Yesterday I discovered that the conservators are trying what they call (on a sign) "an ancient" method of dune stabilization. A least a couple hundred stakes, about ten inches tall above the sand (how long underneath I don't know) have been set out.  Five years ago there was a higher dune on the ocean side and an area of marsh grass on the other side.  Now it's all sand and I hope this method works.

Further on the winter damage is clear. A large shrub that was closer to the end has been washed at least 20 feet.  Beyond it is a tree that has become more and more endangered each season. It was alive and covered with leaves five years ago but is now dead  and for a couple of years has become a "shell tree" where broken conch shells are threaded onto the limbs.  I see that a few shells have been placed on the displaced shrub as well. 

I understand the impulse of walkers to pick up these large, usually broken, shells and give them a home on the tree.  I've added my share.  Behind the tree some of that tangle of shrubs will surely come out in leaf and some of the tangle of beach roses will flower.   And I will continue to walk out here and watch the changes. Yesterday's walk was beautiful because I finally had a blue sky day.  But it was one of the uglier days to walk because a great deal of brown seaweed has been washed up all along the mile long beach.  As a country girl, I must say that those piles of matted brown vegetation reminded me of barn manure.  Happily it was not rotting enough to stink -- because the temperatures were still cool I surmise.  I am happy these days have been lovely and I hope the weekend will bring more so I can begin to feel that the time for daily summer beach walks is approaching.

Wednesday, April 2, 2014

Bergman's Wild Strawberres

About memory again, on several levels:  Yesterday's foreign film was Igmar Bergman's 1957, Wild Strawberries. I saw a Bergman retrospective sometime in the '70s and believe(d) I saw it then.  A couple of other women who went to the filming with me also said they had seen it.  At the end of the movie -- which happens to be all about an old man's memories and his coming to terms with the kind of person he has been (a beloved doctor but cold to his family) -- we three said almost simultaneously, "I don't think I ever saw that before."  I have not talked to the others but on the way home I began to have a shadow memory of the movie I had just seen. Maybe I DID see it before, certainly the themes were familiar and some scenes began to seem recently and distantly famliar ... perhaps I did see it.

It is a beautiful, complex story of Isek, in his '80s, about to be given a grand recognition of accomplishment.  His beautiful daughter-in-law, who is very outspoken, accompanies him on the day long drive. They pick up three young people, a girl and to boys, both in love with her, one to be a minister and the other a musician. They are so fresh and young; they are very beautiful, so is the daughter-in-law, but older and wiser. Many memories come to Isek, and he also stops to visit his very old mother. We see his complex marriage, not to the woman he had hoped to marry and we see him struggle to understand and even possibly overcome his lifelong habit of emotional reticence. It's a classic as it deserves to be and seeing it again, I'm sure I understood it better than I would have 40 years ago ... if I actually saw it back them.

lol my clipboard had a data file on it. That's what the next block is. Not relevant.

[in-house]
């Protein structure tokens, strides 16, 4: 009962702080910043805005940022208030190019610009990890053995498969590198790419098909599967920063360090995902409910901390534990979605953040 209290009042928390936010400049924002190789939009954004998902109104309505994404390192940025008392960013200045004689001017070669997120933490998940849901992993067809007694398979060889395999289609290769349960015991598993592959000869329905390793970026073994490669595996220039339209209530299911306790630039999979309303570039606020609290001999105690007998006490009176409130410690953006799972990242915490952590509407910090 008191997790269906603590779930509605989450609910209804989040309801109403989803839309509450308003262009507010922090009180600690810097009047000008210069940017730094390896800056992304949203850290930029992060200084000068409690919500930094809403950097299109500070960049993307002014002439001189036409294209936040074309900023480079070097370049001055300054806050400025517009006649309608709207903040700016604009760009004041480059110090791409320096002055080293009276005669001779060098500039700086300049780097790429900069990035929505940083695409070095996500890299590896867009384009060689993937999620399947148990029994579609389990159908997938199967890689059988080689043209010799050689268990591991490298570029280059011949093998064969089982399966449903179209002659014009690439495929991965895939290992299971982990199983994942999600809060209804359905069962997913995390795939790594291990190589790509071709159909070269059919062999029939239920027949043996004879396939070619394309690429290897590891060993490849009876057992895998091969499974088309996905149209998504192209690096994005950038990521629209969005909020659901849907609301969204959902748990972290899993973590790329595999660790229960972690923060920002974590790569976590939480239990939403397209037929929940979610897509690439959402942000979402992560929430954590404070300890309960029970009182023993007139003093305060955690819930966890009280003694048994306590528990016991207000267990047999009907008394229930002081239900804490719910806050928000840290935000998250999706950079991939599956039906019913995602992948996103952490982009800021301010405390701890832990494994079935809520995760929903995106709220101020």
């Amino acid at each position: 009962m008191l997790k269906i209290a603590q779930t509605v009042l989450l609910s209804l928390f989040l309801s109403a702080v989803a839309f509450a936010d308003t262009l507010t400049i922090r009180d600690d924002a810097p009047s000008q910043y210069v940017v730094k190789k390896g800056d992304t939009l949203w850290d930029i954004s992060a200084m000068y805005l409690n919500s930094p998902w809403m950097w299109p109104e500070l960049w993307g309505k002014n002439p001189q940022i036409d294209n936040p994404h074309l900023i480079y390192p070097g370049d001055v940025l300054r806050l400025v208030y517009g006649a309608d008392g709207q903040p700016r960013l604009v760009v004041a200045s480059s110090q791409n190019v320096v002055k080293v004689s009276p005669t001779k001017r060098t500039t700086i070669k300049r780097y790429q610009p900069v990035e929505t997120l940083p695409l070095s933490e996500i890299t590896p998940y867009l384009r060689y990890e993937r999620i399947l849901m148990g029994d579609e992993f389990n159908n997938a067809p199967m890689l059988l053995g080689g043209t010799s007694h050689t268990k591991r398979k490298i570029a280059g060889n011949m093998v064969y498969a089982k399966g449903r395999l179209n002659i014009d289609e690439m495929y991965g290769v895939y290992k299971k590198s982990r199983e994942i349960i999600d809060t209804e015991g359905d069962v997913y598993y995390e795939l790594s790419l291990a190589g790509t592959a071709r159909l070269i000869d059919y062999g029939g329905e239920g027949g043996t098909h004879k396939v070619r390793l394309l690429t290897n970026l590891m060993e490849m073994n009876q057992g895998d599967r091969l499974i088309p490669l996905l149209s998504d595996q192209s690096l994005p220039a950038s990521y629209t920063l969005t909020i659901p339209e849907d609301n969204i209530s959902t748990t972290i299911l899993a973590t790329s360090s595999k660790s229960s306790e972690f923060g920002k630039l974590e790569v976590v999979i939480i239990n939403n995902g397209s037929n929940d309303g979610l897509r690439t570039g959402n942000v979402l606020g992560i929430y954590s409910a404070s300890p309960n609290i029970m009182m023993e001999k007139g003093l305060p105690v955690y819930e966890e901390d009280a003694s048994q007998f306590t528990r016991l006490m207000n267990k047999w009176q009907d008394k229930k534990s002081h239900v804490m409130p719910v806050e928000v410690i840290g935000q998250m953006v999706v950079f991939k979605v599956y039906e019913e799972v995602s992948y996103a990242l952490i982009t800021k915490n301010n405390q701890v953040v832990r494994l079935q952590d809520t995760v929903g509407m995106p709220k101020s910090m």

April is National Poetry Month

I like to post poems, usually not my own, here during April.  Yesterday I read the following new poem to my poetry class and decided that, actually, it worked better read with a little drama than it seemed on the page.  However, I'm posting it here for the start of the month. The picture is of the Mayflower in Cape Cod Harbor which figures in the poem.  The  poem itself was inspired, as it says, because I just read Thoreau's Cape Cod and found a footnote that resonated in my imagination.

Oprah and Peregrine

One morning I saw Oprah step out of a limo
In front of the Plaza Hotel, assistants poured
Onto the sidewalk as she walked regally
Up the steps never glancing at gawkers like me.
For the next two weeks I told everyone,
“I saw Oprah,” basking in rub-off celebrity.
Friends had their stories, many better than mine. 

Americans love celebrities, just a glimpse
Makes us feel special. An old phenomenon.
A footnote in Thoreau’s Cape Cod records
A proud glimpse of Peregrine White.  Who?
500 years has erased Peregrine’s fame.
Born aboard the Mayflower in Cape Cod Harbor,
November, 1620--the first Massachusetts born settler.
Said the person who chanced to glimpse Peregrine
Shortly before he died at 83, “He was vigorous
And of a comely Aspect to the last…”
Oprah is vigorous and comely and apt to stay that way.
“Altho’ he was in the former part of his Life extravagant”
Certainly something we can say about Oprah 
…”yet [he] was much Reformed in his last years
and died Hopefully.” … Hopefully?
Today’s extravagant celebrities do not seem headed
For Reform. But who can say? Will they die “Hopefully”? 
The gossip media will surely let us know.

Perhaps Peregrine deserves a statue with a plaque
Proclaiming him “Original American Celebrity:
A Prototype for Celebrity-hood.”
We of the Chance Glimpse Crowd should remember
“A cat may look at a king but will always be a cat.”